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Liver Donation

This topic provides the information related to liver donation.

The liver is the second most commonly transplanted major organ, after the kidney, so it is clear that liver disease is a common and serious problem in this country. Traditionally, organs for liver transplant are obtained from deceased donors, after they or their families have given consent to be an organ donor. Unfortunately, there are not enough deceased donor organs available for today's growing list of people who are waiting for a liver transplant. Many patients waiting for liver transplants become too sick to undergo transplant surgery, and some may die while on the waiting list. If a patient can receive a portion of liver from a relative or friend, he or she has a chance to receive a portion of a healthy liver before becoming too ill to withstand transplant surgery. Live donor liver transplantation is a viable alternative for some patients.Live donor liver transplantation is possible because the liver, unlike any other organ in the body, has the ability to regenerate, or grow. Both sections of the liver regenerate within a period of 4 to 8 weeks after surgery.

Who can be a live donor?

  • The donor could either be a relative, spouse, or friend.
  • The blood type of the donor must be compatible with the recipient’s.
  • The donor should be in good physical and mental health.
  • The donor should be between 19-60 years old.
  • The decision to be a donor should be made after careful understanding of the procedures, and consideration of the risks and complications involved.

What would immediately disqualify someone as a donor?

  • History of Hepatitis B or C
  • HIV infection
  • Active alcoholism or frequent heavy alcohol use
  • Psychiatric illness currently under treatment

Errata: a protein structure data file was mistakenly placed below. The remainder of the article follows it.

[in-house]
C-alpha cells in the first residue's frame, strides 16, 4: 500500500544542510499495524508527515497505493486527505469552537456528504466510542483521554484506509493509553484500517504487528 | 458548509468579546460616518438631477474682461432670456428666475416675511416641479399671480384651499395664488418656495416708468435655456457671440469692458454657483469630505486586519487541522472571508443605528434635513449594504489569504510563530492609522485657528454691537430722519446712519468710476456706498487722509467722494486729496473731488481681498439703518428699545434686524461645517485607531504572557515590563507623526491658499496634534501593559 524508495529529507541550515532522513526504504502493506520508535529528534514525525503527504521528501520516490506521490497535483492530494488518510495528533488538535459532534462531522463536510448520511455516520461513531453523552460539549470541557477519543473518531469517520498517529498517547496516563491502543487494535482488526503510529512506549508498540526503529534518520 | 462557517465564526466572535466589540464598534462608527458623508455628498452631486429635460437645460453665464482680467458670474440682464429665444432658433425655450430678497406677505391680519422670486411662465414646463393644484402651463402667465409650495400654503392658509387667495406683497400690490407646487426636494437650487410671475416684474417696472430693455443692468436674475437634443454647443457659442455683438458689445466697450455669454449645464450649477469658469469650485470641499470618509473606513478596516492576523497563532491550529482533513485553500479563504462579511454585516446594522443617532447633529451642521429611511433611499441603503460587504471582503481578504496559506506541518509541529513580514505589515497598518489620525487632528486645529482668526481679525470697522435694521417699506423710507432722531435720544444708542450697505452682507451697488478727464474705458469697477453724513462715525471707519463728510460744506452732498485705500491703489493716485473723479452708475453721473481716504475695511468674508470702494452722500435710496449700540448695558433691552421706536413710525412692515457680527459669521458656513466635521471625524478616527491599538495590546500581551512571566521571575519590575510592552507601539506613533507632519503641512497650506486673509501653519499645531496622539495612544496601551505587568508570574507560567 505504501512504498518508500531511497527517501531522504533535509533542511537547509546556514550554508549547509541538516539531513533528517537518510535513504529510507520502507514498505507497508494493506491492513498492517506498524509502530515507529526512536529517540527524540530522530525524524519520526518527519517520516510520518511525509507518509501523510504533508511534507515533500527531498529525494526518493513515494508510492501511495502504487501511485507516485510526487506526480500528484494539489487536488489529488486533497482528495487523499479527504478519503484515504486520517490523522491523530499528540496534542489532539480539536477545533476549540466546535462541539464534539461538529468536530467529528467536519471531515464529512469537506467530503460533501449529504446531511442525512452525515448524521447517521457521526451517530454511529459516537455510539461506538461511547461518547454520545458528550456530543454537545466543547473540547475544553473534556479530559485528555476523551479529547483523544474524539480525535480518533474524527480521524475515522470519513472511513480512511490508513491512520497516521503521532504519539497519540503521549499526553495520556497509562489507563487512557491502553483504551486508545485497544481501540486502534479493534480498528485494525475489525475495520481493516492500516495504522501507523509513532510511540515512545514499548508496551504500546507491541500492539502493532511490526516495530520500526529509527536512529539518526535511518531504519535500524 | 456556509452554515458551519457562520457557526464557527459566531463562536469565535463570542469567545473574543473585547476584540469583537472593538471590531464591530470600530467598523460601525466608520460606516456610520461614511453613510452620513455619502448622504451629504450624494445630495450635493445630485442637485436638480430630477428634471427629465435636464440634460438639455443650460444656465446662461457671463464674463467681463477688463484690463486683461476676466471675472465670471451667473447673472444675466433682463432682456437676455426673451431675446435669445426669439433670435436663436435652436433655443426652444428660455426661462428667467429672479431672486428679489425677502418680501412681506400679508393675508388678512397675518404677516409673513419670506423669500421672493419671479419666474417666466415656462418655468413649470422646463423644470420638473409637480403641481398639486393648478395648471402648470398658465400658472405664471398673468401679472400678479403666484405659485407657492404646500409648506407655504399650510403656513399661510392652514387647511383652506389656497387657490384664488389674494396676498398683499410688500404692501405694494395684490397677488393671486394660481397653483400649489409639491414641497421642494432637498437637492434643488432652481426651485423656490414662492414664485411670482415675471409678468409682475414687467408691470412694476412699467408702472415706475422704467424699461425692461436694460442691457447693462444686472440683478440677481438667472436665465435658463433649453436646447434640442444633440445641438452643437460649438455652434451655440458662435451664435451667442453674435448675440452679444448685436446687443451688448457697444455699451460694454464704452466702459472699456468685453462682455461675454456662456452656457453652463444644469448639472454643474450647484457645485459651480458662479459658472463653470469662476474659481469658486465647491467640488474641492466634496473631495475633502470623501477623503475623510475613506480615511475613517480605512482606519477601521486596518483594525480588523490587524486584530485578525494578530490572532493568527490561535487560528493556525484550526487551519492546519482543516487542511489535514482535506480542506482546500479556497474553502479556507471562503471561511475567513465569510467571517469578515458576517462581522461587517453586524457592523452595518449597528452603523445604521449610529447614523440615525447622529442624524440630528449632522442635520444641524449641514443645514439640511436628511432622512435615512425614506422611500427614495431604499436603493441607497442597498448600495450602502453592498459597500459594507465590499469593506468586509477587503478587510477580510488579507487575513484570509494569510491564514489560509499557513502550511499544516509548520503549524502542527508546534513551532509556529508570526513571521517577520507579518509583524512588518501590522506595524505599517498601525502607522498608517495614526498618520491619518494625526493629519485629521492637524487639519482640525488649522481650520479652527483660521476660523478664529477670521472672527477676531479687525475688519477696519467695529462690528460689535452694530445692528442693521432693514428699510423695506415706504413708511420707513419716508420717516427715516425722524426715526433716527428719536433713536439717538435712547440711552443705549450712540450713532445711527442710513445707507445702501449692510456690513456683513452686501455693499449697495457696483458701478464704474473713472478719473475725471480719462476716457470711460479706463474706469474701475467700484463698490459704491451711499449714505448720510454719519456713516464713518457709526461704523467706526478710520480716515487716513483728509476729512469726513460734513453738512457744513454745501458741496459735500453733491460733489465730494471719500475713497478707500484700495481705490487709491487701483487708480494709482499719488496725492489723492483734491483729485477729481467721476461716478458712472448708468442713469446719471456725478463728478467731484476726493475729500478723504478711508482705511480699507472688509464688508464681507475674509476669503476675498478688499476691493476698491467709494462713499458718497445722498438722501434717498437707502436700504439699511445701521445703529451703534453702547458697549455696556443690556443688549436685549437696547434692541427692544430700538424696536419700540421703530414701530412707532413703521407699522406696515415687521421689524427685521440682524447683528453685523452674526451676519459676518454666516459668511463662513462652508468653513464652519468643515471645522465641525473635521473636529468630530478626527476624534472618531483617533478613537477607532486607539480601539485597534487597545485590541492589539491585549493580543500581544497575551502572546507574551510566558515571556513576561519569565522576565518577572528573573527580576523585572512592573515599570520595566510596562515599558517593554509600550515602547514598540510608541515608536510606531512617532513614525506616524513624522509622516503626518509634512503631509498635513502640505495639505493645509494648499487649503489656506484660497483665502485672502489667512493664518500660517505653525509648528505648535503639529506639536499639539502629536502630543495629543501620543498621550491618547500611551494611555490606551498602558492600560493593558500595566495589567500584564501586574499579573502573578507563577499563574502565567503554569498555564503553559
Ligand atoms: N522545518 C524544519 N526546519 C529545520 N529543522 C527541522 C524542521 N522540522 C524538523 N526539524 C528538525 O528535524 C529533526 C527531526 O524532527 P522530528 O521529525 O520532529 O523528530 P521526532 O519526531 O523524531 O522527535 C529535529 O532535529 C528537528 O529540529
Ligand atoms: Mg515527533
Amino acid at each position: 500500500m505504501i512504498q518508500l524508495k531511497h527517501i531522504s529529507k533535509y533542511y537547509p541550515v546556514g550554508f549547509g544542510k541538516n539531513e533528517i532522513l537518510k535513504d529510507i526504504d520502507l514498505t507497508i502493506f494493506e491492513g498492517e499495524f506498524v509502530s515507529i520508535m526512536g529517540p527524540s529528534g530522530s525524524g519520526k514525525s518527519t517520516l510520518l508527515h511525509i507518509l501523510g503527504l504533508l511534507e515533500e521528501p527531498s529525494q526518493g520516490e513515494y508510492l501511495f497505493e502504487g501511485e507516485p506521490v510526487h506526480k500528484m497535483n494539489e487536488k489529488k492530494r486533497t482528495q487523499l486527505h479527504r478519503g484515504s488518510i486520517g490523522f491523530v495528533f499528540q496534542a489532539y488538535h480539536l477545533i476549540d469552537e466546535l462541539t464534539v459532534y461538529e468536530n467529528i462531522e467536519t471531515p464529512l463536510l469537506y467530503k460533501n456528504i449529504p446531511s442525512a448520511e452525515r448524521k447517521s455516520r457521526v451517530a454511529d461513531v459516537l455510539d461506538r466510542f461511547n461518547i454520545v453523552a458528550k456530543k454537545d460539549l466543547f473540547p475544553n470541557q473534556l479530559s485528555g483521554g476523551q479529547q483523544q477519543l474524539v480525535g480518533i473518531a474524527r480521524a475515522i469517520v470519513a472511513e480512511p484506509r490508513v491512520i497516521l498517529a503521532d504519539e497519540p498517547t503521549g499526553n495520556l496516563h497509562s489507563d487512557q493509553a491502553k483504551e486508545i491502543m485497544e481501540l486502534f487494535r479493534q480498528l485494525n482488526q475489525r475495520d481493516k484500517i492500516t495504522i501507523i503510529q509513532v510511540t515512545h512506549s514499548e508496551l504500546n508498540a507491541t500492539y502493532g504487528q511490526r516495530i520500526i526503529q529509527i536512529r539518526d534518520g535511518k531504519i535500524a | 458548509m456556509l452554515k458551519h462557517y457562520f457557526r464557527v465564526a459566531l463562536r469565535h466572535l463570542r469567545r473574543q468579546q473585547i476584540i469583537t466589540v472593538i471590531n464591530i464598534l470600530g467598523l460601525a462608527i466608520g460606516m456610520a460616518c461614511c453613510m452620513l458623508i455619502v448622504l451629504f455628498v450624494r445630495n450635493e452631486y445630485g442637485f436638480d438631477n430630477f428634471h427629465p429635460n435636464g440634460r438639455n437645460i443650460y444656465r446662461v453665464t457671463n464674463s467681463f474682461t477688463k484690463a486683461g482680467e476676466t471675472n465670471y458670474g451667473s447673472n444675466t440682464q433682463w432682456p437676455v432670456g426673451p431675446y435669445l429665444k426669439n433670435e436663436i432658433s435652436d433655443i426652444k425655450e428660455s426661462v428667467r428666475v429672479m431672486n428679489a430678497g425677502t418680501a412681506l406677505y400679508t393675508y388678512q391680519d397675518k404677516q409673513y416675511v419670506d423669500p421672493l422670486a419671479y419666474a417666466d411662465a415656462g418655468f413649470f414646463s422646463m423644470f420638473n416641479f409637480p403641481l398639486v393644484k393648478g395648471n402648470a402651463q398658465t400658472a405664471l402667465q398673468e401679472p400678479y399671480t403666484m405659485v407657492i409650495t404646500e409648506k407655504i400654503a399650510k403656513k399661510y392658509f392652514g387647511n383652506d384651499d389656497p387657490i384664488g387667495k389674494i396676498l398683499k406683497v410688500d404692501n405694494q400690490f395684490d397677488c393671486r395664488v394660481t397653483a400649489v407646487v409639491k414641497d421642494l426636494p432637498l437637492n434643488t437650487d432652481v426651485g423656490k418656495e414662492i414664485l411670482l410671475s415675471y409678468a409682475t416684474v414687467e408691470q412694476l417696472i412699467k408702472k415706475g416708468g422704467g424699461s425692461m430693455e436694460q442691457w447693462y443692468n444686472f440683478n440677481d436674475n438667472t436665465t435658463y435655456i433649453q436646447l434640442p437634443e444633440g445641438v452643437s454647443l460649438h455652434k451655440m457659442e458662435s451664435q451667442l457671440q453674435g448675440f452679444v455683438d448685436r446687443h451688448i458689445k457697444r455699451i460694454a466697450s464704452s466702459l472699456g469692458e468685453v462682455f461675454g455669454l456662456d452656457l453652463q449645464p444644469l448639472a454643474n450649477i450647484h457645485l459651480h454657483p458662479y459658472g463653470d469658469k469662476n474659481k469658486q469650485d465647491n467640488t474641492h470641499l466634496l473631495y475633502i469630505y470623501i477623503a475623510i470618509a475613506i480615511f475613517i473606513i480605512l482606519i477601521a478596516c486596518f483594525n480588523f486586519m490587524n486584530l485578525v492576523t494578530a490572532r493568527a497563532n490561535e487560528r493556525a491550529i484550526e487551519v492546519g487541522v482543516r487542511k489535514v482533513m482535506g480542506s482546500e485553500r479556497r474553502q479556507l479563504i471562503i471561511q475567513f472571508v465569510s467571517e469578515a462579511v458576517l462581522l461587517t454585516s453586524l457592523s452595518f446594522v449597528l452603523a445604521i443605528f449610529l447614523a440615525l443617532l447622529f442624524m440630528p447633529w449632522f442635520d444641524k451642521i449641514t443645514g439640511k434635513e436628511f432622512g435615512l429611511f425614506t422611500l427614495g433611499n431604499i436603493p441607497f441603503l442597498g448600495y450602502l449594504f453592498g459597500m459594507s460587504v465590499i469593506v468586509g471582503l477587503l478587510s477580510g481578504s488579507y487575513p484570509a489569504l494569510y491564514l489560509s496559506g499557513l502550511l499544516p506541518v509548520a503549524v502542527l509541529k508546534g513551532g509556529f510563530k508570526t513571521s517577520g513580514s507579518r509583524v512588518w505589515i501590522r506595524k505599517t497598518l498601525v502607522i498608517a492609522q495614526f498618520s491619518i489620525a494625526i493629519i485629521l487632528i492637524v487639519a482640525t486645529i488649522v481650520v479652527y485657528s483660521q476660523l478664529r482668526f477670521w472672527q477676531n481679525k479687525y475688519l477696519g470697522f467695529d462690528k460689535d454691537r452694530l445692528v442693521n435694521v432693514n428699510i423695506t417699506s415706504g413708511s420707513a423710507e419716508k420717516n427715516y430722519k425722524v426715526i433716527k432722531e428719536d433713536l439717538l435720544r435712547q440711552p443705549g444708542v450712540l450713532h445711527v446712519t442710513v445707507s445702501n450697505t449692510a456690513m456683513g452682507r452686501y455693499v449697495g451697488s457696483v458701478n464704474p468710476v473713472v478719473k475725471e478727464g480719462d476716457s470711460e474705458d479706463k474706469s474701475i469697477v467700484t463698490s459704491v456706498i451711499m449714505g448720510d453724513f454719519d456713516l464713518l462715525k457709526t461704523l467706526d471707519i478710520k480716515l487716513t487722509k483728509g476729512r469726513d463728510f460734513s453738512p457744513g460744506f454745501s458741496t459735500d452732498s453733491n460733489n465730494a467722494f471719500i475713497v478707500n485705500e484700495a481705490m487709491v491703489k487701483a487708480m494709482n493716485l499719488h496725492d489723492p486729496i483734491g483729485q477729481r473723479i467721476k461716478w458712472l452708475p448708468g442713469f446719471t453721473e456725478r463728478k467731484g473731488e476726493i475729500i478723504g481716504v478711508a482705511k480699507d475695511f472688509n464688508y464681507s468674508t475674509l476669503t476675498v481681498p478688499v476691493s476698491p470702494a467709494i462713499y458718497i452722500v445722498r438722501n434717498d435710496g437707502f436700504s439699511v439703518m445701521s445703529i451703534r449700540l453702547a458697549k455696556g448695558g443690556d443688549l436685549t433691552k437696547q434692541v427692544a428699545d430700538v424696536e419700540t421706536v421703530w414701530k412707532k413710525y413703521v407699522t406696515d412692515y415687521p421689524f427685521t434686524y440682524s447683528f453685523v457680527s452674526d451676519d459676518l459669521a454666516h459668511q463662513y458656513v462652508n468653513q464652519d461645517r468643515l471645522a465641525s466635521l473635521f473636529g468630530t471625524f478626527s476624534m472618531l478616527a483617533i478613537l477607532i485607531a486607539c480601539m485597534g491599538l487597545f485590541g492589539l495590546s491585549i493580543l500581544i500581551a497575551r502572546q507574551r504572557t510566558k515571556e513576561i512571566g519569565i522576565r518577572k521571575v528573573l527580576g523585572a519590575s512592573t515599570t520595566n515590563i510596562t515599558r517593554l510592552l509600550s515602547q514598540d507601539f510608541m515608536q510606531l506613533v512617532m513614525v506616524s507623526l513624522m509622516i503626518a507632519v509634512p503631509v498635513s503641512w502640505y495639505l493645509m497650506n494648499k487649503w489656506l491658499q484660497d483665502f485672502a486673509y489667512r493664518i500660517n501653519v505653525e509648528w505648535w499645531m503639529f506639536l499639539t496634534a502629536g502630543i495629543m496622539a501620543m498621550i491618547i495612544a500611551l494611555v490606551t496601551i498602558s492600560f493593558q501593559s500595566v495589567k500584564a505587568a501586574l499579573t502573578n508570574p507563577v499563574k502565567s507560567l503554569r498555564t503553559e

• A recent history of cancer
  • A significant medical condition

Exams and Tests

Pretransplant tests are done to evaluate the severity of the liver disease. A recipient may undergo some of the following tests before the transplantation:

  • CT scan of the abdomen
  • Ultrasound of the liver
  • Electrocardiogram
  • Dental clearance
  • Gynecological clearance
  • Purified protein derivative (PPD) skin test

Complications after donation

Living donor surgery is done at a major center. Very few individuals require any blood transfusion during or after surgery. All potential donors should know there is a 0.5 to 1.0 percent chance of death. Other risks of donating a liver include bleeding, infection, painful incision, possibility of blood clots and a prolonged recovery. The vast majority of donors enjoy complete and full recovery within 2–3 months.

What are the advantages to live donor liver transplant?

The main advantage is the shortened waiting time for the recipient. Depending on their condition, diagnosis, status, blood type and size, patients can be on the waiting list for months or even years. Some patients may develop complications and even die while waiting for a deceased donor organ.

Resources

Additional information and resources are available from:

Medicine health

Canadian liver foundation

2.99099099099
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